Welcome to the Ether Game Weekly Podcast! This week, the Ether Game Brain Trust is tapping our foot and trying to keep time in a very rhythmic episode we're calling "Tactus"! Don't get behind! To get you started (or for those of you who just cannot wait for Tuesday nights), you can sharpen your skills with our podcast selection. Remember to keep your ears out for a portion of Tuesday night's Teaser selection. And don't forget to tune into the full show on Tuesday, January 17th at 8:00pm for a chance to win a prize!
Franz Joseph Haydn (1732–1809): Symphony No. 101 in D major, "The Clock": II. Andante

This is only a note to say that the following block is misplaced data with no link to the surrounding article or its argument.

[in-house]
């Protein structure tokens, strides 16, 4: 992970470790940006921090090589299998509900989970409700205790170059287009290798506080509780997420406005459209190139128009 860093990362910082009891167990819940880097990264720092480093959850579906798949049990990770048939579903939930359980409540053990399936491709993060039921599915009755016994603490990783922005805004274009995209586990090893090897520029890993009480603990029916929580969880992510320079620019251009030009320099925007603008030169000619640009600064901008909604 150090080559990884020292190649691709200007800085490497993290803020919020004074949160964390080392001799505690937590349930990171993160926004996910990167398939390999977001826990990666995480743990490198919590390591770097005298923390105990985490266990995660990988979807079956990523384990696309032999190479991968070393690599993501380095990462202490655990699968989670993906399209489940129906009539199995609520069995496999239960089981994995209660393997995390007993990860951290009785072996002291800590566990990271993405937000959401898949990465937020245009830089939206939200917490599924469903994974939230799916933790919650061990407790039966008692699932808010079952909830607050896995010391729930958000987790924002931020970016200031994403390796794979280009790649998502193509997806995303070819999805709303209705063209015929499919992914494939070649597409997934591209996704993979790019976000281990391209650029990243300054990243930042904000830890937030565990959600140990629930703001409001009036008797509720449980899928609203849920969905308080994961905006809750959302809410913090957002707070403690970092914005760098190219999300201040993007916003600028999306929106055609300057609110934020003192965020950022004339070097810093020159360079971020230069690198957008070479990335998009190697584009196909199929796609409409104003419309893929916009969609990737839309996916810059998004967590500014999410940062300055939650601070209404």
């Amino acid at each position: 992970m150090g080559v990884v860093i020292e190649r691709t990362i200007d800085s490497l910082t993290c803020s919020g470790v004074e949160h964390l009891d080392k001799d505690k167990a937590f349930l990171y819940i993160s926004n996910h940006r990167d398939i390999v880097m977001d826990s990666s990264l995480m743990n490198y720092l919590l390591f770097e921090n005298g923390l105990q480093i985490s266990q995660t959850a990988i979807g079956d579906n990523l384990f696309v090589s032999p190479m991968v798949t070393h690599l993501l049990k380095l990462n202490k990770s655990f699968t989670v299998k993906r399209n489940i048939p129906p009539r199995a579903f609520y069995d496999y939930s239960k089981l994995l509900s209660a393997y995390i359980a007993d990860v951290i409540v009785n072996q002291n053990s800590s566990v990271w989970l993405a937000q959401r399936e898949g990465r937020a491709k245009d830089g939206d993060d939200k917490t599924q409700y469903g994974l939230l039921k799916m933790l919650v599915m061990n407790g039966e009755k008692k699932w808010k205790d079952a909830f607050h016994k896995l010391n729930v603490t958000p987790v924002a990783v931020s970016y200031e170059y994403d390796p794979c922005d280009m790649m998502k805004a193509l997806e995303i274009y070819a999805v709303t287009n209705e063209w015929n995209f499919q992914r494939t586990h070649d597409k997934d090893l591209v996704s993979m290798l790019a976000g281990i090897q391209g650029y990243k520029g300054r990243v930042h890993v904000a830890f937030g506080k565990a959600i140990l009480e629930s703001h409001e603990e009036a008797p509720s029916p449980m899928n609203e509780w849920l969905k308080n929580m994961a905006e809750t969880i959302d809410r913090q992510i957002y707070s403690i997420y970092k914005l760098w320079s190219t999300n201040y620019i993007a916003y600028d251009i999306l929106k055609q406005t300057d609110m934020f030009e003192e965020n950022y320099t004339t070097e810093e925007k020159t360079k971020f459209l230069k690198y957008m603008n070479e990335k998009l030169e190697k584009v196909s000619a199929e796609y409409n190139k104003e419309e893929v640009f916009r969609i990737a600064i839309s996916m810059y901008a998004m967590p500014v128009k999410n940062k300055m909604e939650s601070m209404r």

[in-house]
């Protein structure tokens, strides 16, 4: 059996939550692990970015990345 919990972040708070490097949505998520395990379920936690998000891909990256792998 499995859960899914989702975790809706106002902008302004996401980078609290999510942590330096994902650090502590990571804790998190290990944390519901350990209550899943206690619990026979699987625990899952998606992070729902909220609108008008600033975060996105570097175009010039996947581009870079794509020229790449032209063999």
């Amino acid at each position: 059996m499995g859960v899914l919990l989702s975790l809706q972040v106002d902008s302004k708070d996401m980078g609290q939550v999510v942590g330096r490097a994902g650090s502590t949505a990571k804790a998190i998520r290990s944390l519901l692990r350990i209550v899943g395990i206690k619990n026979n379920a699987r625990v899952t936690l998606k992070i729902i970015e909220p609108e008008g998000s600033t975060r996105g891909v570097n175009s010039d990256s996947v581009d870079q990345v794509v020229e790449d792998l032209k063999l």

The Chamber Orchestra of Europe; Claudio Abbado, conductor. Symphonies No. 93 and 101 (Deutsche Grammophon)
The gears of Haydn's mind had actually been turning on the subject of his famous symphony known as "The Clock" for quite some time before the work was actually premiered. In the early 1790s, Haydn had written a minuet, along with several other pieces, for the Flötenuhr or "Flute Clock," a kind of mechanical organ activated by clocks that were popular in Vienna and Eisenstadt at the time. This minuet, with a few changes, became the basis for the third movement for Haydn's Symphony No. 101, premiered in 1794. However, the name "The Clock" actually came from the second movement, which we just heard, because of the persistent "tick tock" sound heard in the accompaniment. Such instruments as the Flute Clock quickly fell out of favor, but Haydn's symphony, based on his own composition for this unusual creation, remains timeless!